Mon. Jul 22nd, 2024

A drone with a flexible frame has been trained to squeeze through narrow openings

Natasha Kumar By Natasha Kumar Jul3,2024

Drone with a flexible frame taught to squeeze through narrow openings

Engineers from the Norwegian University of Science and Technology have developed the Morphy quadcopter, which has a deformed frame and is able to squeeze through narrow openings on the fly and withstand collisions with obstacles at high speed. Each of the beams of the drone frame is attached to the central part of the body through an elastic connection with a built-in Hall sensor. Data from these sensors is processed by an algorithm in real time, which allows the drone to dynamically adjust the thrust of all four propellers, keeping it in the air, despite the deformation of the frame. This reports   New Atlas.

Problems of flying in limited space

Multicopter drones usually have difficulties when flying in limited space. Indoors and in closed conditions there are many obstacles and narrow openings. The development of a drone that would combine resistance to collisions, the ability to fly through narrow spaces and simplicity of construction is a difficult task.

Engineers have long been looking for ways to make drones more impact-resistant by developing a variety of propeller and body protection systems. Most of these solutions increase the mass and dimensions of the drone or do not provide sufficient protection in case of strong impacts. Another problem – in space-constrained environments, the size of drones can severely limit their ability to penetrate narrow, hard-to-reach areas.

Morphy's innovative approach

A team of engineers led by Kostas Alexis from the Norwegian University of Science and Technology proposed a new approach. Each of the four spokes of the Morphy frame is attached to the body with a flexible joint printed on a 3D printer from an elastic material. Inside each of these flexible joints is a Hall sensor that measures the direction and degree of bending of the beam.

When it hits an obstacle, the Morphy frame beam bends instead of breaking. Data from the Hall sensor is sent to the on-board eight-core microprocessor, which adjusts the thrust of all four propellers, maintaining the stability and controllability of the apparatus. This allows the drone to absorb impacts when it collides with obstacles, as well as squeeze through horizontal and vertical gaps that are narrower than its body size.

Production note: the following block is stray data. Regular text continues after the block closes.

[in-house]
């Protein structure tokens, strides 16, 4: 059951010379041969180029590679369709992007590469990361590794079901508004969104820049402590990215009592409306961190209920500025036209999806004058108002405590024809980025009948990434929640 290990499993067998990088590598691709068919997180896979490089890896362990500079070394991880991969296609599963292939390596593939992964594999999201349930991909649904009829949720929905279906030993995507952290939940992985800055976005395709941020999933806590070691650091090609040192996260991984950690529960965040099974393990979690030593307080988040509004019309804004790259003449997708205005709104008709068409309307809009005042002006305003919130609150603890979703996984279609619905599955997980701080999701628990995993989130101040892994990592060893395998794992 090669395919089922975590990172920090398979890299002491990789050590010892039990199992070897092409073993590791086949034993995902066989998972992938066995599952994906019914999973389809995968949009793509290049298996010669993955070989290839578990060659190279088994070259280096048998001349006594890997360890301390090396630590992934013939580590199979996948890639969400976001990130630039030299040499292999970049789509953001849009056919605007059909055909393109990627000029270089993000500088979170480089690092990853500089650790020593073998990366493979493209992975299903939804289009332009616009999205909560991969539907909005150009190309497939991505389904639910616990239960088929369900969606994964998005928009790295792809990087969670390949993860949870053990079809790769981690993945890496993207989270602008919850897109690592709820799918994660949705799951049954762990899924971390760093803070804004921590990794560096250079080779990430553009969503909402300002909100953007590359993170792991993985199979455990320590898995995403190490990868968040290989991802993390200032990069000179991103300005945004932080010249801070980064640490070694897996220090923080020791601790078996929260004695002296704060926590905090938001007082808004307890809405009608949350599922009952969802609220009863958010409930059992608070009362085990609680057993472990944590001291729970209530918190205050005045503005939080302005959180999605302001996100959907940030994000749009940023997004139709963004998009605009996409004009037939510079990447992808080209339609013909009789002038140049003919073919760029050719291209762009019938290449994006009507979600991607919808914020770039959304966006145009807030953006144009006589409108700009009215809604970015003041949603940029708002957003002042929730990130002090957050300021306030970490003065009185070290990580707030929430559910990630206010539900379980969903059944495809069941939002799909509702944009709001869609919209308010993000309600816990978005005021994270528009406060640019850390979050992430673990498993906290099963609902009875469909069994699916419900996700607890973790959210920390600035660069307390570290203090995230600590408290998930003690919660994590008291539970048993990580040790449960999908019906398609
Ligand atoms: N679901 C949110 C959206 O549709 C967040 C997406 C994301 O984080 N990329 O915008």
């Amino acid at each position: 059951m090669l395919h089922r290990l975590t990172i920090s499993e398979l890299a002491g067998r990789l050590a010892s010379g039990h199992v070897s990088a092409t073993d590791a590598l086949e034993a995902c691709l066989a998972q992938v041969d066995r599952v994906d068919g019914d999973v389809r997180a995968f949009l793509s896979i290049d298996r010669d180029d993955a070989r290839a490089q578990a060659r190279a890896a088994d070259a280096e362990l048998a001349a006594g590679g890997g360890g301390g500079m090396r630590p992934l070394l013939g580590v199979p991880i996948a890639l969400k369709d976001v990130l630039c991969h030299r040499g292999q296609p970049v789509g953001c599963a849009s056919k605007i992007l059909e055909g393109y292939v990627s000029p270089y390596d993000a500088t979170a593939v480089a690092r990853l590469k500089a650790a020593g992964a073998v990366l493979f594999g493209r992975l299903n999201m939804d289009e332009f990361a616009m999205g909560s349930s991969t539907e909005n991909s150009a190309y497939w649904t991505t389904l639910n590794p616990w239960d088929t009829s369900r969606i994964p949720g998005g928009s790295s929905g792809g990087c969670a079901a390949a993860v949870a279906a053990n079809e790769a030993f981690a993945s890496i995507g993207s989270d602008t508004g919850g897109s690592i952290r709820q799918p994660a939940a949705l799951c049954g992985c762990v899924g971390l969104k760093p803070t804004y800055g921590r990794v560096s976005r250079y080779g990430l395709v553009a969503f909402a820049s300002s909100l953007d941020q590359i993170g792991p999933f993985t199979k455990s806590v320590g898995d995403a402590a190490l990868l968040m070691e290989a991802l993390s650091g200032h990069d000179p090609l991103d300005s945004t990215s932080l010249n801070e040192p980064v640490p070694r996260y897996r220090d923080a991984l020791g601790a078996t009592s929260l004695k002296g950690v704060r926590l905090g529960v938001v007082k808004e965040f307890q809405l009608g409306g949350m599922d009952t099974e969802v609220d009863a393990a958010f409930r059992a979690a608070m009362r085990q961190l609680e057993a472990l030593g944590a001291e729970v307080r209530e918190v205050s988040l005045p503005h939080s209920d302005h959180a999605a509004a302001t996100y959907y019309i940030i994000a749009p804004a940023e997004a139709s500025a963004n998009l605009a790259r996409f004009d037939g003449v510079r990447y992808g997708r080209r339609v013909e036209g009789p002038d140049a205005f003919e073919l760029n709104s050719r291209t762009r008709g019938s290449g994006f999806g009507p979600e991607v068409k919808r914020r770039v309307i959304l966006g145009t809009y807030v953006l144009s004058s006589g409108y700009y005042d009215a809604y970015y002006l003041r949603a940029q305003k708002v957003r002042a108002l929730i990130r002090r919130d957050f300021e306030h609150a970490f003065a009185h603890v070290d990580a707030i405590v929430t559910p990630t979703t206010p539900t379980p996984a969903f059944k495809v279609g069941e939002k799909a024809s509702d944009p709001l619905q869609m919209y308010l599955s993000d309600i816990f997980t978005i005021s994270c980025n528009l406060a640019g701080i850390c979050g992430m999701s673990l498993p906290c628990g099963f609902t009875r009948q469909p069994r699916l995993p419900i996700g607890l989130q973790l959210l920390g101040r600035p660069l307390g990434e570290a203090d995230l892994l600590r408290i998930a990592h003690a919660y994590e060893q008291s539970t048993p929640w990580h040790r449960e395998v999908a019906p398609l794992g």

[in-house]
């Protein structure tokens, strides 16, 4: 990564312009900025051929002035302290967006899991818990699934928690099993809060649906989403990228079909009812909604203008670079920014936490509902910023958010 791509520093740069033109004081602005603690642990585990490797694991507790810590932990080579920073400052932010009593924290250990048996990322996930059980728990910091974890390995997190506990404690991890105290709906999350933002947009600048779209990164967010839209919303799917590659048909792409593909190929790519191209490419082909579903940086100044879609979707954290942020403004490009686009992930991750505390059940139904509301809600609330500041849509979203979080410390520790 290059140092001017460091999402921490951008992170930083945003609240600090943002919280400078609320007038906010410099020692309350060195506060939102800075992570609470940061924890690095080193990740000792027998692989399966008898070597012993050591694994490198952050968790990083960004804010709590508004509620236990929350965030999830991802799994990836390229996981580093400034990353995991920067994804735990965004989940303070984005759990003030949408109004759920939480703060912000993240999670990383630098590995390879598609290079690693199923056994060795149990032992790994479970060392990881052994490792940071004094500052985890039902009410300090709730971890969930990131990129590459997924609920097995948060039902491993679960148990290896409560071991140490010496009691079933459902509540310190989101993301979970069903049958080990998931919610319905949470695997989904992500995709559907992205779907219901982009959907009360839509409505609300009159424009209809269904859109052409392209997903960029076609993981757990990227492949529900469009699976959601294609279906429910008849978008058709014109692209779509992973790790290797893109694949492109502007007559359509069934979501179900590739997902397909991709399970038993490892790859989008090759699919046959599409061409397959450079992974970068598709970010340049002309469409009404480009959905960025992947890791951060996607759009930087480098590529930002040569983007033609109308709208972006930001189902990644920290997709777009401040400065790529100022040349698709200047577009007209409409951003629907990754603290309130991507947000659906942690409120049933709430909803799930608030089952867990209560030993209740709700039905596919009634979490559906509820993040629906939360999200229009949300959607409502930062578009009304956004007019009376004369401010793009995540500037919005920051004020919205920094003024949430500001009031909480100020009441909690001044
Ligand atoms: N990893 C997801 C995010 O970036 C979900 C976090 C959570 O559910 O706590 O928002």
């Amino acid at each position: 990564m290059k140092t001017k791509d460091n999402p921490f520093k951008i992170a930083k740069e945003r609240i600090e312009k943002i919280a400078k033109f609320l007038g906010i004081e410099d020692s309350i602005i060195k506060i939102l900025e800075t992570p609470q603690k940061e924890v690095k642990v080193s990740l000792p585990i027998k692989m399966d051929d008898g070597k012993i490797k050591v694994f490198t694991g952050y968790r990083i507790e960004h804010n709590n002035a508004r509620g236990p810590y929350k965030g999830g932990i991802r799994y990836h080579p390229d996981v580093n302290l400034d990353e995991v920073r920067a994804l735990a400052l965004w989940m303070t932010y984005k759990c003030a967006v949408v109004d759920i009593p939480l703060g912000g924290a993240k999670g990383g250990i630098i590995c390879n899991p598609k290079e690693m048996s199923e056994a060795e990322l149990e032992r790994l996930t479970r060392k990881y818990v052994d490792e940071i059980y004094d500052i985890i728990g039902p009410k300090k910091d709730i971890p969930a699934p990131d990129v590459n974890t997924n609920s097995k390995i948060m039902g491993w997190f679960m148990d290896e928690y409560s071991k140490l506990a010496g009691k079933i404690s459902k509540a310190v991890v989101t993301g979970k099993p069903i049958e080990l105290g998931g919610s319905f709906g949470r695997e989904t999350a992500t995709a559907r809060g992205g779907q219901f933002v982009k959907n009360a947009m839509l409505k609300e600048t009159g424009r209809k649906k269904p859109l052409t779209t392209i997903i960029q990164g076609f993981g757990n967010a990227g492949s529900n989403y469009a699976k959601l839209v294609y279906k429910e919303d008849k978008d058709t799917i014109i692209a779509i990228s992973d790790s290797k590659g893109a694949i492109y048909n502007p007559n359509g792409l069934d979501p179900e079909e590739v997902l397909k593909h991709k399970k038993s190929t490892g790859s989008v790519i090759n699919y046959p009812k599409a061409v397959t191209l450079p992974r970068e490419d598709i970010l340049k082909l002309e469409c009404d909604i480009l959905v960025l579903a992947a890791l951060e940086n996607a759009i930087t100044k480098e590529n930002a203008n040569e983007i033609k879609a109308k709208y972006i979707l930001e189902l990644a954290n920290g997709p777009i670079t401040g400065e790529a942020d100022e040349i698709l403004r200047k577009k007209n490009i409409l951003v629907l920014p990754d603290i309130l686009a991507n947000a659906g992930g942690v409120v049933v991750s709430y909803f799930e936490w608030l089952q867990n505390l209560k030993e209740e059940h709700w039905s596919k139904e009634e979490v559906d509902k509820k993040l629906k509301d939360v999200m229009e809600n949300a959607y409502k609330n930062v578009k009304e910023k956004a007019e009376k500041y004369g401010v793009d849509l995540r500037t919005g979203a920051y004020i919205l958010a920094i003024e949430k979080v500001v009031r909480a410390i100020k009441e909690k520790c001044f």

Morphy looks like an ordinary drone with a mass of 260 grams and a beam span of 252 millimeters. Propellers are protected by ring bumpers made of plastic. Flight time on one battery charge is more than twelve minutes. In addition to Hall sensors, the drone is equipped with a camera and a ToF sensor. A high ratio of thrust to weight (3.3) provides the quadcopter with good maneuverability, and a powerful processor allows you to perform complex control algorithms and simultaneously process data from sensors in real time.

Experimental tests

To test Morphy's capabilities, engineers conducted a series of experiments. In the first of them, the drone was guided along a straight path, forcing it to collide with the wall at a speed of up to three meters per second. Morphy successfully weathered the collision, maintaining controllability and flight stability. In separate tests, the drone demonstrated the ability to withstand impacts at a speed of up to 7.6 meters per second.

In the second experiment, Morphy had to fly through a horizontal gap that was smaller than the size of its body. The drone's flexible beams allowed it to deform and squeeze through the obstacle, continuing stable flight. In the third experiment, Morphy passed through a vertical gap, also narrower than its body, successfully coping with the task.

According to the creators, Morphy represents a new class of drones. Collisions with obstacles that were previously avoided have become an acceptable risk for him, and areas that were impassable for drones with a rigid structure, Morphy can overcome due to the deformation of the body. This opens up new opportunities for using drones in difficult conditions and limited space.

Natasha Kumar

By Natasha Kumar

Natasha Kumar has been a reporter on the news desk since 2018. Before that she wrote about young adolescence and family dynamics for Styles and was the legal affairs correspondent for the Metro desk. Before joining The Times Hub, Natasha Kumar worked as a staff writer at the Village Voice and a freelancer for Newsday, The Wall Street Journal, GQ and Mirabella. To get in touch, contact me through my 1-800-268-7116

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